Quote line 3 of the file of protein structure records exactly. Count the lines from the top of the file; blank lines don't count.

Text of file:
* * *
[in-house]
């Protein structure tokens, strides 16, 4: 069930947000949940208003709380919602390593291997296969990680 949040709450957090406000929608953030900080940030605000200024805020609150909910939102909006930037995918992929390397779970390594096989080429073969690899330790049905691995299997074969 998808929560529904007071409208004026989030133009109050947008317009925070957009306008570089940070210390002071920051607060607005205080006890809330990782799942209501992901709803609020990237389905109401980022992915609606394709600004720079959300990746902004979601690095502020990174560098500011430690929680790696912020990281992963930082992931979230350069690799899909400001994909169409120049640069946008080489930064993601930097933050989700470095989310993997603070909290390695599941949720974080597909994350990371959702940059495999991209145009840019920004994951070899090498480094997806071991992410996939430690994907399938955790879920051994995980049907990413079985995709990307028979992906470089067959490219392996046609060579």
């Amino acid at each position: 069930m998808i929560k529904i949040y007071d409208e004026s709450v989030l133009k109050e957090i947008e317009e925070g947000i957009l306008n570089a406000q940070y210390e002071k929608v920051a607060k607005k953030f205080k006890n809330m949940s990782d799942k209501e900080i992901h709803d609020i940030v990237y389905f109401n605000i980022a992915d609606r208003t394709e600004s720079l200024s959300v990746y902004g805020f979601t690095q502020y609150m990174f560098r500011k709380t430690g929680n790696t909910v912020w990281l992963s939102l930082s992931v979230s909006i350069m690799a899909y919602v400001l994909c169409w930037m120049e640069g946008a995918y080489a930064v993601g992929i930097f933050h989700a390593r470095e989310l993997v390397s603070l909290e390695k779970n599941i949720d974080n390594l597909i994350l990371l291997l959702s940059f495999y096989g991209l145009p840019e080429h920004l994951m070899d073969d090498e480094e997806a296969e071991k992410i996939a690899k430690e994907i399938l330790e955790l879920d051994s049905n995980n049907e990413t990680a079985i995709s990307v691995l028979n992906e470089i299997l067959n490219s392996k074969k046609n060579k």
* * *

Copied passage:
């Amino acid at each position: 069930m998808i929560k529904i949040y007071d409208e004026s709450v989030l133009k109050e957090i947008e317009e925070g947000i957009l306008n570089a406000q940070y210390e002071k929608v920051a607060k607005k953030f205080k006890n809330m949940s990782d799942k209501e900080i992901h709803d609020i940030v990237y389905f109401n605000i980022a992915d609606r208003t394709e600004s720079l200024s959300v990746y902004g805020f979601t690095q502020y609150m990174f560098r500011k709380t430690g929680n790696t909910v912020w990281l992963s939102l930082s992931v979230s909006i350069m690799a899909y919602v400001l994909c169409w930037m120049e640069g946008a995918y080489a930064v993601g992929i930097f933050h989700a390593r470095e989310l993997v390397s603070l909290e390695k779970n599941i949720d974080n390594l597909i994350l990371l291997l959702s940059f495999y096989g991209l145009p840019e080429h920004l994951m070899d073969d090498e480094e997806a296969e071991k992410i996939a690899k430690e994907i399938l330790e955790l879920d051994s049905n995980n049907e990413t990680a079985i995709s990307v691995l028979n992906e470089i299997l067959n490219s392996k074969k046609n060579k």